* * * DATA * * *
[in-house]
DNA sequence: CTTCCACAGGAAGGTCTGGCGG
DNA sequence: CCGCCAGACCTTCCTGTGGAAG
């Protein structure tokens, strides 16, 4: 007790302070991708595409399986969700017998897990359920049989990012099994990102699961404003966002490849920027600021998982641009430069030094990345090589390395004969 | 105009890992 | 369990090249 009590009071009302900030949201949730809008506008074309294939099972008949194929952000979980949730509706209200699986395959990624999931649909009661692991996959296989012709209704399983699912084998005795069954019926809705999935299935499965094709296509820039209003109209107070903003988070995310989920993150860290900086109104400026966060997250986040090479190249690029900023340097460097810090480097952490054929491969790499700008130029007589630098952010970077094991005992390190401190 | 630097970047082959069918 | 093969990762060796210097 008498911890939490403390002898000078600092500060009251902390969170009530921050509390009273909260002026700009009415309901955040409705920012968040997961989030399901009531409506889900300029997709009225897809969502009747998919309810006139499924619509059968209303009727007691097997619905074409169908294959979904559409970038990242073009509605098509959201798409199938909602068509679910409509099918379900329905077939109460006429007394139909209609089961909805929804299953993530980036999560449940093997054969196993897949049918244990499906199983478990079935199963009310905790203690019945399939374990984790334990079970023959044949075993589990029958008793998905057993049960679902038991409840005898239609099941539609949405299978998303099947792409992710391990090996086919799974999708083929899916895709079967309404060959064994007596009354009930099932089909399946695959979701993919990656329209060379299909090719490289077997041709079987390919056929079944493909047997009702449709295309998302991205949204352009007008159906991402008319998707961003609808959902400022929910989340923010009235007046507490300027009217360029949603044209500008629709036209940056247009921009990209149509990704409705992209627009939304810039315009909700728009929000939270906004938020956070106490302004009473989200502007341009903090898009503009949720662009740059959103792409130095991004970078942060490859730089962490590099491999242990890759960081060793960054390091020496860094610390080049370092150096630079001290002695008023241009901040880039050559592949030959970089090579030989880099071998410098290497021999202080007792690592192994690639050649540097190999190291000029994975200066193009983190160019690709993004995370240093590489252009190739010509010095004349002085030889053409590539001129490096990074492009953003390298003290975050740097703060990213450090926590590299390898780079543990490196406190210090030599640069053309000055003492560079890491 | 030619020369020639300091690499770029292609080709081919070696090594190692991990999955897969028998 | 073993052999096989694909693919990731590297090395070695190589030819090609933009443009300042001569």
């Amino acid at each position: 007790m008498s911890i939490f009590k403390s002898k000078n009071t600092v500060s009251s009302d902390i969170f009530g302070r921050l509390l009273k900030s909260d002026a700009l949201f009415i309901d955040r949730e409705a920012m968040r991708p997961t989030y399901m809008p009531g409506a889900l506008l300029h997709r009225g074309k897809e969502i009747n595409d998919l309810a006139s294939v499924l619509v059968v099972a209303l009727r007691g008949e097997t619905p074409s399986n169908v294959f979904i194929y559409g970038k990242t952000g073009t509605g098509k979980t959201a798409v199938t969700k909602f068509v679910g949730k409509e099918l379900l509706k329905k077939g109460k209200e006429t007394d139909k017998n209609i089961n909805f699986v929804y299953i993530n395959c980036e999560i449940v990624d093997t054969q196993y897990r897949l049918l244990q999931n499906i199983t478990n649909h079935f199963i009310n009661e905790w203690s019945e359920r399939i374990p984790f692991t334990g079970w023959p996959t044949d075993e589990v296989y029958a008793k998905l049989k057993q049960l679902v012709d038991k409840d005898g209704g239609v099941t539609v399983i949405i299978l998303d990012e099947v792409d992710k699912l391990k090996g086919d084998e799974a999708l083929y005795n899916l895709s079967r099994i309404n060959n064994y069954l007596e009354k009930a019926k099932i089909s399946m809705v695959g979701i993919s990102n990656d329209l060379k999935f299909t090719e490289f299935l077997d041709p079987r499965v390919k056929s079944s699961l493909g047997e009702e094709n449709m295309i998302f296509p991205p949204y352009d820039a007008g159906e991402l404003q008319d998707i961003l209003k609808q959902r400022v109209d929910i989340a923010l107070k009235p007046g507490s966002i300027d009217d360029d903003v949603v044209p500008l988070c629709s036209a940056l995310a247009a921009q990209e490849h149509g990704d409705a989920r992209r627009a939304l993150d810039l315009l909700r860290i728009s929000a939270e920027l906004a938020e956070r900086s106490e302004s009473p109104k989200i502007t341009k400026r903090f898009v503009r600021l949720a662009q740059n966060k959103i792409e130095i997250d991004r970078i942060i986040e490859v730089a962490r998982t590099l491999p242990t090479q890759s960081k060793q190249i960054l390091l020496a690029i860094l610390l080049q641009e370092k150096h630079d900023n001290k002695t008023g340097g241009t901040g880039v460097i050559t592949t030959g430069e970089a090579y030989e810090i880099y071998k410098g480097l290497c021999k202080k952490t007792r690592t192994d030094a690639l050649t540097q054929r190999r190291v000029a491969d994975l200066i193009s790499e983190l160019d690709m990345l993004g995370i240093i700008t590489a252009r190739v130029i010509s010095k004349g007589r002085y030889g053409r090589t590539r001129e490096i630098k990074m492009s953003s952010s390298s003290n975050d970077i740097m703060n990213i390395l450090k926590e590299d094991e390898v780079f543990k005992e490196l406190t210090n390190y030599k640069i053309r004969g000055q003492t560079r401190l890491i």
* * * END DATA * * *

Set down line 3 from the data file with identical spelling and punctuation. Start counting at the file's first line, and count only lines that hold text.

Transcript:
DNA sequence: CCGCCAGACCTTCCTGTGGAAG